It wasn’t just that he hit a home run off Brett Myers his first time up in 2009, though it was, Jeff Francouer concedes, really nice. Better still was what happened three days later, when he faced Joe Blanton with the bases loaded, and we know too well what befell Francoeur with the bases loaded a year ago.
“I struggled in that situation last year,” Francoeur said Friday, speaking before the Braves’ home opener. And yes, going 6-for-33 in the maximum run-producing opportunity would constitute a flop in any man’s league. But that, as we’re learning daily, was then. This is now. Now is better.
“I got the count to 2-0,” said Francoeur, the famously free swinger. “And I got a fastball and didn’t try to do too much with it. I just took it back up the middle.”
Two runs scored on the professionally struck single, prompting Francoeur to say: “At the end of the day, I felt better about the bases-loaded single than the home run.”
Yes, our little Frenchy is growing up. We loved him when he arrived in July 2005 because he played baseball with a footballer’s ferocity, but over time we came to love him less because that approach was getting in the way. And finally Francoeur, who became one of the greatest two-sports stars in this state’s history by being gung-ho about everything, came to realize that being gung-ho doesn’t work in the sport he has chosen as his vocation.
“I’ve tried to get out of that football mentality,” he said. “I’m a little better about that now. I’m having fun. I’m relaxed. I’m not as tense, not as amped up. I’m really trying to control my emotions.”
More than a few folks (and you know who you were) were ready to give up on Francoeur last summer. The guess here is that, come September, every Braves fan will be glad Francoeur’s employer stuck with him. Having learned how to succeed the first 24 years of his life, he spent his 25th year learning to fail, which is never easy but ultimately necessary for every athlete.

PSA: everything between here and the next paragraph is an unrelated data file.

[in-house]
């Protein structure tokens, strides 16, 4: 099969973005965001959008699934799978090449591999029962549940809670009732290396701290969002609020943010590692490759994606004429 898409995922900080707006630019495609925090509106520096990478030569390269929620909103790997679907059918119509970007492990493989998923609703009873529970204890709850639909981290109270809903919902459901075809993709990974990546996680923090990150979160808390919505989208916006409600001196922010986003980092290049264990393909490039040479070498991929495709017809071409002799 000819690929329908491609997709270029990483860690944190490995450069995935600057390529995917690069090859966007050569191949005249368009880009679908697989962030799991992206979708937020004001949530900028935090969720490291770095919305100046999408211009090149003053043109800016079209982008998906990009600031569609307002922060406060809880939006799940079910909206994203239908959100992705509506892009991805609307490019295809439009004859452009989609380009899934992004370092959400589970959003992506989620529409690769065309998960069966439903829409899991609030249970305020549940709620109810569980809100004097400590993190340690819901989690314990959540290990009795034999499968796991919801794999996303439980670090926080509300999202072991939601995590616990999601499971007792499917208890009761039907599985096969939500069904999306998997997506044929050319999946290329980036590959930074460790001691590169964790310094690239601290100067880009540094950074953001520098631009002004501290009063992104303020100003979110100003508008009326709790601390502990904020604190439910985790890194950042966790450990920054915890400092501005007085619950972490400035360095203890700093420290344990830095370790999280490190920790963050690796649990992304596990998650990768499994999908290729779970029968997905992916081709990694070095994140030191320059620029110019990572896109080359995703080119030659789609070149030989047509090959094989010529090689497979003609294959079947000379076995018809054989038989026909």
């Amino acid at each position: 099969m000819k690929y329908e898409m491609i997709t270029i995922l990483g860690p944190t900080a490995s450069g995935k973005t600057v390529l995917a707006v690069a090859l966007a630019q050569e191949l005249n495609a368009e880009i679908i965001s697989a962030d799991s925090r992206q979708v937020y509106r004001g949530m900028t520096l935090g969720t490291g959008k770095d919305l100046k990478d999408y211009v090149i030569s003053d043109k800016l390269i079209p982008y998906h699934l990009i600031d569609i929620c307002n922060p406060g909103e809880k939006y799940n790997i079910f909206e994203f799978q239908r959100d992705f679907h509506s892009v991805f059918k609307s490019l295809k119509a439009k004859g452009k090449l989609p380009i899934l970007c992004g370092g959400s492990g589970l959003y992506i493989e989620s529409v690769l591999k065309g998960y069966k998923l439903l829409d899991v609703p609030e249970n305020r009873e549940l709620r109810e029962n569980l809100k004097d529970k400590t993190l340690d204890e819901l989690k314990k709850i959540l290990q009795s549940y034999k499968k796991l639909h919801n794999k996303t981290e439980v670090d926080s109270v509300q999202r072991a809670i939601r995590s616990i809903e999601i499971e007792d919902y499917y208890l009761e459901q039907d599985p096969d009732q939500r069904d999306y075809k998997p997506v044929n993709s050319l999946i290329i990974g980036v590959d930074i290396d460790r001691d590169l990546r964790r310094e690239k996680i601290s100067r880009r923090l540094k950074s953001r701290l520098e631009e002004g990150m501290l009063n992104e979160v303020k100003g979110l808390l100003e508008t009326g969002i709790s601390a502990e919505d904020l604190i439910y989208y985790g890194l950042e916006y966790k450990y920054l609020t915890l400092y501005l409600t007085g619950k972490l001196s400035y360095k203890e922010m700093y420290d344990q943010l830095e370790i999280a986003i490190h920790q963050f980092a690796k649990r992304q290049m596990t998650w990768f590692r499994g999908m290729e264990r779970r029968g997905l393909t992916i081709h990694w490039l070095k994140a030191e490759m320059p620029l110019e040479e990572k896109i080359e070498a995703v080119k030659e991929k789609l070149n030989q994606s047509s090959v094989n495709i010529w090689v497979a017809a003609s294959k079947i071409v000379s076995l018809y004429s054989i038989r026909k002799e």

There were times in 2008 when Francoeur dreaded coming to work. He reported to Turner Field on Friday feeling none of that. “I’m back to being myself,” he said. And then: “But I’m a different player, too.”
And not just emotionally. Technically, too. The swing he brought home from Texas after working over the winter with Rudy Jaramillo, the Rangers’ hitting coach, gets better by the day. The new Francoeur Method calls for a slightly open setup, a shorter stride and less hand movement. “From the very first day of camp, my swing hasn’t changed a bit,” he said. “That’s something I’m proud of.
There are going to be rough moments. Francoeur knows that. He struck out on a Julian Tavarez slider to end the fifth inning with two men aboard. But later Friday — actually, it was Saturday by then — Francoeur slapped a Saul Rivera delivery up the middle to drive home the go-ahead run in this rain-delayed game. (The Braves would win in the 10th on Kelly Johnson’s single.)
How hard, Francoeur was asked, would it be to revert to his old flailing approach? “I’d have to relearn it,” he said. “This has made a huge difference for me.”
The 2009 Braves need Francoeur to be a difference-maker, and he’s capable. He didn’t become less a talent because he had a lousy year. In the grand scheme, that lousy year will make him a better ballplayer. Just watch.